This page was generated from doc/source/methods/TrustScores.ipynb.

# Trust Scores¶

## Overview¶

It is important to know when a machine learning classifier’s predictions can be trusted. Relying on the classifier’s (uncalibrated) prediction probabilities is not optimal and can be improved upon. Enter *trust scores*. Trust scores measure the agreement between the classifier and a modified nearest neighbor classifier on the predicted instances. The trust score is the ratio between the distance of the instance to the nearest class different from the predicted class and the distance to the
predicted class. A score of 1 would mean that the distance to the predicted class is the same as to the nearest other class. Higher scores correspond to more trustworthy predictions. The original paper on which the algorithm is based is called To Trust Or Not To Trust A Classifier. Our implementation borrows heavily from and extends the authors’ open source code.

The method requires labeled training data to build k-d trees for each prediction class. When the classifier makes predictions on a test instance, we measure the distance of the instance to each of the trees. The trust score is then calculated by taking the ratio of the smallest distance to any other class than the predicted class and the distance to the predicted class. The distance is measured to the \(k\)th nearest neighbor in each tree or by using the average distance from the first to the \(k\)th neighbor.

In order to filter out the impact of outliers in the training data, they can optionally be removed using 2 filtering techniques. The first technique builds a k-d tree for each class and removes a fraction \(\alpha\) of the training instances with the largest k nearest neighbor (kNN) distance to the other instances in the class. The second fits a kNN-classifier to the training set, and removes a fraction \(\alpha\) of the training instances with the highest prediction class disagreement. Be aware that the first method operates on the prediction class level while the second method runs on the whole training set. It is also important to keep in mind that kNN methods might not be suitable when there are significant scale differences between the input features.

Trust scores can for instance be used as a warning flag for machine learning predictions. If the score drops below a certain value and there is disagreement between the model probabilities and the trust score, the prediction can be explained using techniques like anchors or contrastive explanations.

Trust scores work best for low to medium dimensional feature spaces. When working with high dimensional observations like images, dimensionality reduction methods (e.g. auto-encoders or PCA) could be applied as a pre-processing step before computing the scores. This is demonstrated by the following example notebook.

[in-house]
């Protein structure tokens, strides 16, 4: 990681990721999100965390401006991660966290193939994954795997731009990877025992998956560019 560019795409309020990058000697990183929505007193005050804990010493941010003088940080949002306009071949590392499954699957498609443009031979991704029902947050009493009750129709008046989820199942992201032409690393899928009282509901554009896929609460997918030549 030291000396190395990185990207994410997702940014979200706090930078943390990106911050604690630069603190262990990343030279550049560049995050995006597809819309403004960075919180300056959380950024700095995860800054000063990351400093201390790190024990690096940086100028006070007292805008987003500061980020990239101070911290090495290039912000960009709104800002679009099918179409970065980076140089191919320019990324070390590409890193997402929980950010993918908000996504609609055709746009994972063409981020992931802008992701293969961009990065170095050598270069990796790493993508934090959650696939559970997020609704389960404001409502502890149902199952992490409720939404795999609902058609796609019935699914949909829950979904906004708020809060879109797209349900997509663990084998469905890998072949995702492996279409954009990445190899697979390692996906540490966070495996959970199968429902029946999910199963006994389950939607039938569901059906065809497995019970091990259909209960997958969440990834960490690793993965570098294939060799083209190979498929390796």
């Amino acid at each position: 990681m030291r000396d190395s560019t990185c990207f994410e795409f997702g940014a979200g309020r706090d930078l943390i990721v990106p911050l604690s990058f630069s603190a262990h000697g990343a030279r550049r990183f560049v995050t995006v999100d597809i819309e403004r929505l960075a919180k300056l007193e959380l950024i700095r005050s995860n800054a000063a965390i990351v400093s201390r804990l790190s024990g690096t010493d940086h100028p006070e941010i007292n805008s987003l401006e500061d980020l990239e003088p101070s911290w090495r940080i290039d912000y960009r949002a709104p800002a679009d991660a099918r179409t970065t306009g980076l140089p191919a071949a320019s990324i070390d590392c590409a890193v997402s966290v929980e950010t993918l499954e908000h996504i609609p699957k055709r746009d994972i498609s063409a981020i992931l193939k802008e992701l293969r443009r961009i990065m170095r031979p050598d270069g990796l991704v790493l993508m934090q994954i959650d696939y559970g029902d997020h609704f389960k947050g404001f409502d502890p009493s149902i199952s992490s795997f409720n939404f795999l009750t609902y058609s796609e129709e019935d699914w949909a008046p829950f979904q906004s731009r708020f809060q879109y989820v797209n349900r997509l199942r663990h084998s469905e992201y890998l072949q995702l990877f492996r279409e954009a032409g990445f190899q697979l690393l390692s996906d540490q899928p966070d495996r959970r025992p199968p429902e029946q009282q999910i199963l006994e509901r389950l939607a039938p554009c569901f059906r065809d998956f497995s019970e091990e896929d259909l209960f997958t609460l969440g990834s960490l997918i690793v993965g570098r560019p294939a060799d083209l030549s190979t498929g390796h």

## Usage¶

### Initialization and fit¶

At initialization, the optional filtering method used to remove outliers during the `fit`

stage needs to be specified as well:

```
from alibi.confidence import TrustScore
ts = TrustScore(alpha=.05,
filter_type='distance_knn',
k_filter=10,
leaf_size=40,
metric='euclidean',
dist_filter_type='point')
```

All the **hyperparameters** are optional:

`alpha`

: target fraction of instances to filter out.`filter_type`

: filter method; one of*None*(no filtering),*distance_knn*(first technique discussed in*Overview*) or*probability_knn*(second technique).`k_filter`

: number of neighbors used for the distance or probability based filtering method.`leaf_size`

: affects the speed and memory usage to build the k-d trees. The memory scales with the ratio between the number of samples and the leaf size.`metric`

: distance metric used for the k-d trees.*Euclidean*by default.`dist_filter_type`

:*point*uses the distance to the \(k\)-nearest point while*mean*uses the average distance from the 1st to the \(k\)th nearest point during filtering.

In this example, we use the *distance_knn* method to filter out 5% of the instances of each class with the largest distance to its 10th nearest neighbor in that class:

```
ts.fit(X_train, y_train, classes=3)
```

`classes`

: equals the number of prediction classes.

*X_train* is the training set and *y_train* represents the training labels, either using one-hot encoding (OHE) or simple class labels.

### Scores¶

The trust scores are simply calculated through the `score`

method. `score`

also returns the class labels of the closest not predicted class as a numpy array:

```
score, closest_class = ts.score(X_test,
y_pred,
k=2,
dist_type='point')
```

*y_pred* can again be represented using both OHE or via class labels.

`k`

: \(k\)th nearest neighbor used to compute distance to for each class.`dist_type`

: similar to the filtering step, we can compute the distance to each class either to the \(k\)-th nearest point (*point*) or by using the average distance from the 1st to the \(k\)th nearest point (*mean*).